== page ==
You know spring is really here when the RHS Malvern Spring Gardening Show opens its gates. The Worcestershire show is celebrated for its 'local' feel, and this year is a particularly fine vintage: a record number of gold medals, half a dozen nurseries fighting it out for top spot in the floral marquee, and a winning garden described as worthy of Chelsea gold.
Southfield Cacti win the Lyn Downes Award for the Best Floral Marquee Exhibit
The standard in the Floral Marquee at Malvern is legendary. This is where you get to see outstanding regional nurseries who don't always travel to the other shows: and the quality this year is as breathtaking as ever, from the flower-smothered two-feet high Wisteria floribunda – aged 40 years young – on display at Pinewood Bonsai (Silver-gilt), to the extraordinary deep smoked-ham purple cups of giant pitcher plants (Nepenthes) big enough to swallow a mouse on the display from Hampshire Carnivorous Plants.
If, like many people, you think cacti are boring, prepare to have your mind comprehensively changed by Southfield Cacti, winner of a gold medal and the award for Best Floral Marquee exhibit. It was dazzlingly colourful, from lipstick pink Chamaelobivia 'Lincoln Delight' – new for 2011 – to clear orange Rebutia muscula. Co-owner Linda Goodey advises buy cacti already in flower.
'Keep them in a sunny position, water once a week in summer, give them a high potash feed and then let them go totally dry in winter,' she says. 'And pot them on – the bigger the plant, the more they flower.'
Streptocarpus 'Roulette Cherry' from Dibleys (gold) was another new introduction, with huge flowers of milky white ringed cherry red, and Glens Garden (Silver) was offering the intriguing Allium rosebachianum, with 10cm flower heads and each pink star dusted with white.
The marquee is also a great place to pick up good ideas to take home. Pennard Plants (silver) packed salads and herbs into found containers (I spotted bathtubs, buckets and wine crates). And Cotswold Garden Flowers (Silver) had everyone whipping out their notebooks with suggestions for plants for different aspects, from sunny and south-west facing to north-facing dry shade (Iris 'Dardanus', Tradescantia 'Blue and Gold' and pretty white Claytonia sibirica f. albiflora, in case you're wondering).
Gardens have never been greener than at Malvern this year: renewable energy, recycled materials and locally-sourced plants, wildflowers and meadows typify a natural, low-key style.
A Garden for Life
The garden is full of clever ideas: the modern A-frame garden room at its heart shelters a built-in coldframe, and trees such as Malus trilobata, whitebeams (Sorbus aria 'Lutescens') and Scots pine provide seeds and berries for birds.
Hannah Genders set herself the task of sourcing all her plants within cycling distance of her Worcestershire home – and showed everyone you don't need high plant miles to win gold. 'My Very Local Veg Garden' was a delightful mix of recycled paving, local veg varieties such as French bean 'Early Warwick', and little flashes of inspiration: I loved her trio of terracotta pots planted with contrasting leaves of courgette, red sorrel and mint.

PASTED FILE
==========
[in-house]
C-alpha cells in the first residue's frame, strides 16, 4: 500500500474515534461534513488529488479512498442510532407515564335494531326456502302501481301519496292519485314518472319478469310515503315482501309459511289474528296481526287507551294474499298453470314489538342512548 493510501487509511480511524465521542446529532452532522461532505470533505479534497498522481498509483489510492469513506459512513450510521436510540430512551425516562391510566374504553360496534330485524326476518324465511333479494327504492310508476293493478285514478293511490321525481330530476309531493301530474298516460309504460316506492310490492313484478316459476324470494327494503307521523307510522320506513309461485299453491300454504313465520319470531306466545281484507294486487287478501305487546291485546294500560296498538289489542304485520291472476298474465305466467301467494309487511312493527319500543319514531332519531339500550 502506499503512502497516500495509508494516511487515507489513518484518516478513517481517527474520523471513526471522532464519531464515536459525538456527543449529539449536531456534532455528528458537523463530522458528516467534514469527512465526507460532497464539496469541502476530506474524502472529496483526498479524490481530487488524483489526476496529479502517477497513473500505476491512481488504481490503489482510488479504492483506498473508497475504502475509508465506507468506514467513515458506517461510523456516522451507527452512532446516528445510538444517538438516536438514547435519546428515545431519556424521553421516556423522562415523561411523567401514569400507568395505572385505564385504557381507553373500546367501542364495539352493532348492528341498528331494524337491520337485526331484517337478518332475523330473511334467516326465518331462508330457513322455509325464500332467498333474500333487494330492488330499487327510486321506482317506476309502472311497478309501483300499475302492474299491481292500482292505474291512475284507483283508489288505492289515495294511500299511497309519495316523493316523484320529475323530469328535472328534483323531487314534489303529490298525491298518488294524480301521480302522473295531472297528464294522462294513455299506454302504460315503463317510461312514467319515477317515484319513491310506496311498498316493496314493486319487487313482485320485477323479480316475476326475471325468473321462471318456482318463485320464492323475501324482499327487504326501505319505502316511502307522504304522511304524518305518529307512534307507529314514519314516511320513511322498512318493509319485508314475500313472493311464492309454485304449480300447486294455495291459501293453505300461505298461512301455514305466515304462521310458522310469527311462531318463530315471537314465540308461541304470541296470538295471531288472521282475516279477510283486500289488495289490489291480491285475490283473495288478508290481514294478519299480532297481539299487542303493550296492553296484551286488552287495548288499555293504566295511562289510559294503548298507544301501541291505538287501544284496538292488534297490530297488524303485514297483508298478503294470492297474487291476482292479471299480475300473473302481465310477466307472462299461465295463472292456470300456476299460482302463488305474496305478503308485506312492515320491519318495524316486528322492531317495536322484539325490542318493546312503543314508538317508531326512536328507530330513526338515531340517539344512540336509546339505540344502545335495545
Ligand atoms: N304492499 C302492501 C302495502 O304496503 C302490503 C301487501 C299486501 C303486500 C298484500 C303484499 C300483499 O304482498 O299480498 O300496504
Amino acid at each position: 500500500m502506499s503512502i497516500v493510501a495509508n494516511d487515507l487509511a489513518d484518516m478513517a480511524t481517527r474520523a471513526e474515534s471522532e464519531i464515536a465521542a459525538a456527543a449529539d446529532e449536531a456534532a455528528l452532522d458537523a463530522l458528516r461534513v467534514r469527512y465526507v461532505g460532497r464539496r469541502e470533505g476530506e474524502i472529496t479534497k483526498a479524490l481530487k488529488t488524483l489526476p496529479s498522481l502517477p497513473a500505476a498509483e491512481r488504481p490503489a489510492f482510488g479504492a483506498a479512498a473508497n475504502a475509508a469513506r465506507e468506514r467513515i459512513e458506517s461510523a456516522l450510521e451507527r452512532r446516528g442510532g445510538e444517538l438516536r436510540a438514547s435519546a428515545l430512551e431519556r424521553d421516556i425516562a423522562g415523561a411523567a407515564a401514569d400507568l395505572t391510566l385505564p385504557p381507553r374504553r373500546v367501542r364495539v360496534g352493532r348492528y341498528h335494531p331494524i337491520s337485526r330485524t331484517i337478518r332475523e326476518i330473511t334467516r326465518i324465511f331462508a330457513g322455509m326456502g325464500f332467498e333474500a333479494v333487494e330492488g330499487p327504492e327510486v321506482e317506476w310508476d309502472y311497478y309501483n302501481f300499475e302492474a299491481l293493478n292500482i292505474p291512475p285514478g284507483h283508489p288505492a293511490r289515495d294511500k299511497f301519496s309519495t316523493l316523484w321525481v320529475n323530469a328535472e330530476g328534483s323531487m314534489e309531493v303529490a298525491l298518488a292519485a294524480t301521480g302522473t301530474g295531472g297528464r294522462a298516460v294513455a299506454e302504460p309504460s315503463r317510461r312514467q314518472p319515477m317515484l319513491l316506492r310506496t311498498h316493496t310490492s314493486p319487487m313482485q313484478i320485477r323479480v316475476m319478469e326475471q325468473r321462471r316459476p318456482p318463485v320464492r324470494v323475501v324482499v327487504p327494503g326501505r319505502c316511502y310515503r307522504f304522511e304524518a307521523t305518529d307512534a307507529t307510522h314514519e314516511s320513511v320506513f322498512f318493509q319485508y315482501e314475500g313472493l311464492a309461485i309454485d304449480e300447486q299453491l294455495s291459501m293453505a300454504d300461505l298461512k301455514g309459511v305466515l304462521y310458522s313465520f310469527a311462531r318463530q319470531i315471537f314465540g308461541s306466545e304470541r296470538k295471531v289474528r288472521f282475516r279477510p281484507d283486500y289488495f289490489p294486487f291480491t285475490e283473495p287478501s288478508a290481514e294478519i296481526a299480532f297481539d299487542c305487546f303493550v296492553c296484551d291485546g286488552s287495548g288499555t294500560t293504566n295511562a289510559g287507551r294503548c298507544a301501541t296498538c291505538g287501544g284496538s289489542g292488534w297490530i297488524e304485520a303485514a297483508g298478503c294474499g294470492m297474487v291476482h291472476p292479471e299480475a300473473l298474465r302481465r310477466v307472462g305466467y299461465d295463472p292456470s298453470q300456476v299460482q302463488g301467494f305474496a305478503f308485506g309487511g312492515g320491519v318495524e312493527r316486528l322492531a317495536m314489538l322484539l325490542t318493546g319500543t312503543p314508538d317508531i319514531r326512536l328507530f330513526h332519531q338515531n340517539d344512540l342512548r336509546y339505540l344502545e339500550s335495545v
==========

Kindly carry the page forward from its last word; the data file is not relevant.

Other gardens not to miss: extraordinary prehistoric cycads and monkey-puzzle trees in 'Garden Before Time' (Silver-gilt); exquisite parterres from Patricia Atkins in 'Lady Alice's Garden' (Silver) and the intriguing cubed hedges and block planting of 'The Morgan Garden' (Silver-gilt) – surely the planting trend of the show.
Chris Beardshaw Mentoring Scholarship Gardens
The small gardens created by new designers hoping to become the next rising star mentored by Chris Beardshaw are an unmissable Malvern highlight, always innovative and full of new ideas.
This year the theme was 'Atom', and you'd never have thought a single word could inspire in so many diverse interpretations. Among the 11 gardens were designs based on Marie Curie's Nobel Prize for Chemistry ('Po84 Atomic Energy', Silver), natural philosopher John Dalton ('In Pursuit (of the Heart of the Matter), Silver) and the structure of the carbon atom ('Colour from Carbon' by Pippa Bumstead – with a startling and intriguing planting scheme of purple phormiums and bronze heuchera against black pebbles).
'We've set them a challenge which encourages all of them to think very laterally, and it's brought about a set of gardens we're really proud of,' said Chris. 'They've taken something really quite complex and explained it using horticulture – showing the breadth and versatility you can get with gardening.'
Part of the reason these gardens are so fascinating is their challenging and conceptual nature: you wouldn't want Kasia Howard's hairy turf spheres suspended in your own garden, I suspect, but they were a brilliant evocation of the meld between science and nature. And Paul Cantello's brilliant conceptual garden 'Breathe', based on an oxygen atom, was for looking at rather than being in: but none the less wonderful for that. They may be inspirational, challenging, thought-provoking, not always likeable - but these gardens are never, ever boring.
And don't miss.....
Schools gardens: It's all about chemistry this year: colourful, inventive, gardens as only a child could imagine them. I loved the helix paths and test tubes of 'Elements Around Us' from Park Hall Academy, Solihull, and the prism effect in 'Spring into Science' by Parkside Middle School
Box gardens: Ten one-metre by one-metre mini-gardens created by Care Farms, helping disadvantaged youngsters through horticulture: look out for the tiny sheep pen woven from willow by The Fold.
Eco Home and Garden: Tucked away behind the Floral Marquee, oodles of plants for attracting wildlife to your garden, as well as wormeries, beehives and the peaceful and quirky Shepherd's Garden (Silver).
Sally Nex is a garden writer and blogger and part of the BBC Gardening team.